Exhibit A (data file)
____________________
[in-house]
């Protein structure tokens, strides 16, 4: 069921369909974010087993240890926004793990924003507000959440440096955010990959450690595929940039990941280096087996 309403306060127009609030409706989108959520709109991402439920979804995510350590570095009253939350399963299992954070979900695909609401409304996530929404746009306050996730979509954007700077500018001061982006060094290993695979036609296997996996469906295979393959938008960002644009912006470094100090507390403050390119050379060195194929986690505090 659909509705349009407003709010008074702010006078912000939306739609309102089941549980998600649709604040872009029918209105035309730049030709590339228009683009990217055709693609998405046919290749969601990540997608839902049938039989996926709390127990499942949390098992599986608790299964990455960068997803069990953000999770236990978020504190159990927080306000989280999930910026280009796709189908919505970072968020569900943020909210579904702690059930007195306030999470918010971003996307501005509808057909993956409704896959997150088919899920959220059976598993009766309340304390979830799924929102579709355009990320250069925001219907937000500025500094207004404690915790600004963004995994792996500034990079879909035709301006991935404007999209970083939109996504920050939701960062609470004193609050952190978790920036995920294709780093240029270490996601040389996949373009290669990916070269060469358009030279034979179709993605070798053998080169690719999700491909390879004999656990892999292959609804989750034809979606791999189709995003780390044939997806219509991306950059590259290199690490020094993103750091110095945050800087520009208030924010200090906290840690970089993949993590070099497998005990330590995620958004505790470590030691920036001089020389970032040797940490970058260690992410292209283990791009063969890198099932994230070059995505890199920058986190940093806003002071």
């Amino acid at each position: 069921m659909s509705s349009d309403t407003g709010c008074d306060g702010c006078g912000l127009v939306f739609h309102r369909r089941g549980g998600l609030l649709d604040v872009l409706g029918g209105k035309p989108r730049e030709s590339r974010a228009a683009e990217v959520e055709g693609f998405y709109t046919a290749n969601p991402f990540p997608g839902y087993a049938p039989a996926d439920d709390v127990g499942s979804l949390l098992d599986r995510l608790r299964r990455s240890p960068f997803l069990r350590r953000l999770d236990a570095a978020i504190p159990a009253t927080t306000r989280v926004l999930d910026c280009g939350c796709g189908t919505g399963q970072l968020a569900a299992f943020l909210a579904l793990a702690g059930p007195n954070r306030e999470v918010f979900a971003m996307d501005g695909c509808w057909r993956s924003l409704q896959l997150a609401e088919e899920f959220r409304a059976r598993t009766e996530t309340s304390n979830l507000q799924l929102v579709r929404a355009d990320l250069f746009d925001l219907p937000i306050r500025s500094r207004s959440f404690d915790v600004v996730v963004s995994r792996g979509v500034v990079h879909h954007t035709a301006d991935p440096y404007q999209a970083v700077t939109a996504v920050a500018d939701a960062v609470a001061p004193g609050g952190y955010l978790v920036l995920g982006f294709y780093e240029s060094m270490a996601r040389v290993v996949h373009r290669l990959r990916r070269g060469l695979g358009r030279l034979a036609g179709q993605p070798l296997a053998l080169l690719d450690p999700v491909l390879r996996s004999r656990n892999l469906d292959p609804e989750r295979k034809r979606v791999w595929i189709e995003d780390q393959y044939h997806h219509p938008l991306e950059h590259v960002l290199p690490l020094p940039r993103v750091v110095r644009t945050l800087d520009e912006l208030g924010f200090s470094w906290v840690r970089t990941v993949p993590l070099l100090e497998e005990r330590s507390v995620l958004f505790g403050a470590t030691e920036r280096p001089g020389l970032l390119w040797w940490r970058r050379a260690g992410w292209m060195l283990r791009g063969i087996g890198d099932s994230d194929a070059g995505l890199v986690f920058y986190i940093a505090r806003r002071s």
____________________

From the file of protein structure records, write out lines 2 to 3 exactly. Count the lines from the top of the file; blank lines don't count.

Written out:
């Protein structure tokens, strides 16, 4: 069921369909974010087993240890926004793990924003507000959440440096955010990959450690595929940039990941280096087996 309403306060127009609030409706989108959520709109991402439920979804995510350590570095009253939350399963299992954070979900695909609401409304996530929404746009306050996730979509954007700077500018001061982006060094290993695979036609296997996996469906295979393959938008960002644009912006470094100090507390403050390119050379060195194929986690505090 659909509705349009407003709010008074702010006078912000939306739609309102089941549980998600649709604040872009029918209105035309730049030709590339228009683009990217055709693609998405046919290749969601990540997608839902049938039989996926709390127990499942949390098992599986608790299964990455960068997803069990953000999770236990978020504190159990927080306000989280999930910026280009796709189908919505970072968020569900943020909210579904702690059930007195306030999470918010971003996307501005509808057909993956409704896959997150088919899920959220059976598993009766309340304390979830799924929102579709355009990320250069925001219907937000500025500094207004404690915790600004963004995994792996500034990079879909035709301006991935404007999209970083939109996504920050939701960062609470004193609050952190978790920036995920294709780093240029270490996601040389996949373009290669990916070269060469358009030279034979179709993605070798053998080169690719999700491909390879004999656990892999292959609804989750034809979606791999189709995003780390044939997806219509991306950059590259290199690490020094993103750091110095945050800087520009208030924010200090906290840690970089993949993590070099497998005990330590995620958004505790470590030691920036001089020389970032040797940490970058260690992410292209283990791009063969890198099932994230070059995505890199920058986190940093806003002071």
């Amino acid at each position: 069921m659909s509705s349009d309403t407003g709010c008074d306060g702010c006078g912000l127009v939306f739609h309102r369909r089941g549980g998600l609030l649709d604040v872009l409706g029918g209105k035309p989108r730049e030709s590339r974010a228009a683009e990217v959520e055709g693609f998405y709109t046919a290749n969601p991402f990540p997608g839902y087993a049938p039989a996926d439920d709390v127990g499942s979804l949390l098992d599986r995510l608790r299964r990455s240890p960068f997803l069990r350590r953000l999770d236990a570095a978020i504190p159990a009253t927080t306000r989280v926004l999930d910026c280009g939350c796709g189908t919505g399963q970072l968020a569900a299992f943020l909210a579904l793990a702690g059930p007195n954070r306030e999470v918010f979900a971003m996307d501005g695909c509808w057909r993956s924003l409704q896959l997150a609401e088919e899920f959220r409304a059976r598993t009766e996530t309340s304390n979830l507000q799924l929102v579709r929404a355009d990320l250069f746009d925001l219907p937000i306050r500025s500094r207004s959440f404690d915790v600004v996730v963004s995994r792996g979509v500034v990079h879909h954007t035709a301006d991935p440096y404007q999209a970083v700077t939109a996504v920050a500018d939701a960062v609470a001061p004193g609050g952190y955010l978790v920036l995920g982006f294709y780093e240029s060094m270490a996601r040389v290993v996949h373009r290669l990959r990916r070269g060469l695979g358009r030279l034979a036609g179709q993605p070798l296997a053998l080169l690719d450690p999700v491909l390879r996996s004999r656990n892999l469906d292959p609804e989750r295979k034809r979606v791999w595929i189709e995003d780390q393959y044939h997806h219509p938008l991306e950059h590259v960002l290199p690490l020094p940039r993103v750091v110095r644009t945050l800087d520009e912006l208030g924010f200090s470094w906290v840690r970089t990941v993949p993590l070099l100090e497998e005990r330590s507390v995620l958004f505790g403050a470590t030691e920036r280096p001089g020389l970032l390119w040797w940490r970058r050379a260690g992410w292209m060195l283990r791009g063969i087996g890198d099932s994230d194929a070059g995505l890199v986690f920058y986190i940093a505090r806003r002071s």